7 posts from December 2010

December 30, 2010

Letting Go Of The Rage--Parenting With Calm

By Kim C. Flodin
This blog post was written for the Soho Parenting Blog

Kim Flodin has been part of the Soho Parenting community 20 years, is a writer and mother of two daughters. Her work has been featured in Newsweek and New York Times, among other publications, and you can read more from her on her blog –

After a lifetime of even-temperedness, becoming a parent struck a chord that released both a passionate, besides-myself love, as well as an intense anger when things got tough.  My rage kicked off in my first-born’s toddler years; it intensified during my daughters’ teen years, especially my second child’s adolescence, which has been stormy.  If she yelled, I yelled louder.  If she got snarky, I replied in kind.  If she threw something, I threw two things.  It wasn’t pretty.
With my elder girl wrapping up her teen years and my “baby” half-way through them, I can report that things have been better, a lot better.  For months now.  And not by magic.  To help turn the tide, I had to learn that:
* I needed help.  Last year, my husband and I enrolled in a six-week, one-on-one immersion in counseling specifically to learn new skills and new ways of doing things, all the while going to half a year of monthly parenting coaching sessions.  I kept (and keep) up my individual therapy.  I mean, really, I can be taught.

Continue reading "Letting Go Of The Rage--Parenting With Calm" »

December 27, 2010

How To Stand Up For Yourself Without Falling Apart


Below is a post from my new blog Enjoy!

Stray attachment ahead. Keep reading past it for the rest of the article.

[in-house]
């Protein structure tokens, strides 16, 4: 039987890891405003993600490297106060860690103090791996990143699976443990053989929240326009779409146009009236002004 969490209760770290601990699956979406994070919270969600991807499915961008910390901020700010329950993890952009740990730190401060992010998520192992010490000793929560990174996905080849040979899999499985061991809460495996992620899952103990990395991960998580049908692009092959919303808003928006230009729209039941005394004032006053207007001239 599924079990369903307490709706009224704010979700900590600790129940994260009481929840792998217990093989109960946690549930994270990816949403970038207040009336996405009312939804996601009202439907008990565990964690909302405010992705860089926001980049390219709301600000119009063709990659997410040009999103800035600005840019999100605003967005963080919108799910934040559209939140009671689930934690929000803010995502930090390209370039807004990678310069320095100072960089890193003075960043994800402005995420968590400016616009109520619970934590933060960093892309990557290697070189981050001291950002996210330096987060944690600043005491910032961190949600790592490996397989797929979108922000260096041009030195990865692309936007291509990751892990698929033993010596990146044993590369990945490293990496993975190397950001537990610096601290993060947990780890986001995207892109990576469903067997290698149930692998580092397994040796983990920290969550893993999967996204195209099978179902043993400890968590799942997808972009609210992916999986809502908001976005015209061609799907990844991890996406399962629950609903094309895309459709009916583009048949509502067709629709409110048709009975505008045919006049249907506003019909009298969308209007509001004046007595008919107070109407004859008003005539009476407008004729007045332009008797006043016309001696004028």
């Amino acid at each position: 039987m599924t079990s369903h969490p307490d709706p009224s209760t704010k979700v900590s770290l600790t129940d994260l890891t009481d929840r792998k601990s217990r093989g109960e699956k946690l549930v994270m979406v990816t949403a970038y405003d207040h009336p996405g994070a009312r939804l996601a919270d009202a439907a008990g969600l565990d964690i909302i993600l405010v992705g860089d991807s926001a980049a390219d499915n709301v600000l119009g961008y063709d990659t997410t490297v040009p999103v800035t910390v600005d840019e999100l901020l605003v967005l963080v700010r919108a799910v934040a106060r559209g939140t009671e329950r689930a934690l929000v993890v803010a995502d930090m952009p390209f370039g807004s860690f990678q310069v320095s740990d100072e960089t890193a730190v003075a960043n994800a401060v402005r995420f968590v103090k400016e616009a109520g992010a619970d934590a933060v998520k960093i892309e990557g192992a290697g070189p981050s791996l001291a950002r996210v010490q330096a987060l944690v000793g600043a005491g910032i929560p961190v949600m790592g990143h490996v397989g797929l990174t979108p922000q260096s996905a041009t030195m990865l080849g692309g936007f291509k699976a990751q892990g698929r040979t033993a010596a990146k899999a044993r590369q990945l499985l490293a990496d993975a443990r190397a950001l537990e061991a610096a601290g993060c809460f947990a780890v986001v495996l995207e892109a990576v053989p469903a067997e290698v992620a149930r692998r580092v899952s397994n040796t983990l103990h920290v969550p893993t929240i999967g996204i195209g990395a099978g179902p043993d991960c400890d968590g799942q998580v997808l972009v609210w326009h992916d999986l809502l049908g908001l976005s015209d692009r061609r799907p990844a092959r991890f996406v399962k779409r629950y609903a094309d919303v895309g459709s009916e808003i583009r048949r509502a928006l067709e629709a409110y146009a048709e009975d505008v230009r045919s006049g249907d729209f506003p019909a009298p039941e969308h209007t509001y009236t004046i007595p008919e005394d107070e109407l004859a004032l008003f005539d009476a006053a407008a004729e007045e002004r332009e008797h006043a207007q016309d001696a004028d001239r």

One of my blog readers wrote in to say that she’d like to stand up for herself at work but was fearful that if she did she would be too emotional if she stood up to them.  She’d been able to maintain her composure to date by ignoring her co-workers comments even though she felt degraded on the inside.  How could she learn to stand up without becoming tearful or emotional in the process?

This is a great question and one that many women struggle with.  The reality is that when we first begin to stand up for ourselves it can be a scary process.  The best way to limit the chance of becoming emotional in our response to mistreatment is by starting small keeping our replies short and to the point. Do not start by taking on the most difficult issues first.

Keeping our replies short and to the point will be easier to do for those who are good at thinking quickly.  For those who are not so good with thinking on their feet, take time to think about the usual ways your co-workers mistreat you.  Once you are out of their presence come up with a list of replies you could’ve made but were too afraid to say in the moment.  Sample replies include:
•    “Wow, that was mean.”
•    “Your mean-spiritedness is shocking at times.”
•    “I’m tired of your insults. When you’re ready to be civil let me know.”
•    “I’m fine with talking about my work when you can do so calmly and without putting me down.”

Continue reading "How To Stand Up For Yourself Without Falling Apart" »

December 22, 2010

Can People Really Change?


Throughout the years, I’ve seen countless couples on the brink of divorce.  Often, one partner’s behaviors have been really toxic to live with, while the other partner has tried to manage them in a way that won’t escalate things.  The managing partner often does so because s/he doesn’t believe it’s possible for their partner to change.  They believe that their partner’s behavior is a result of hard wiring that can’t be altered.

So what is the truth about change?  Is it possible for someone to truly change?  If change were possible, wouldn’t it take years to happen?  The short answer is: absolutely -- change is possible… and I mean BIG, life-altering (and relationship-altering) change.  And…no, this kind of change does not need to take a lifetime to happen.  In some cases it can happen in an instant.

I can already hear the doubters: “If change can happen in an instant, how come I’ve never seen it?”  “Change that happens that quickly isn’t true change and never lasts.”  There are endless beliefs out there when it comes to change and several of them are true.  It’s true, for example, that some people may never change.  It’s also true that some people will take several years to change.  And, yes, there are those who will change, only to later return to their old ways.  However, the answer to the fundamental question about change is: yes, it’s possible and yes, it’s sustainable over a lifetime.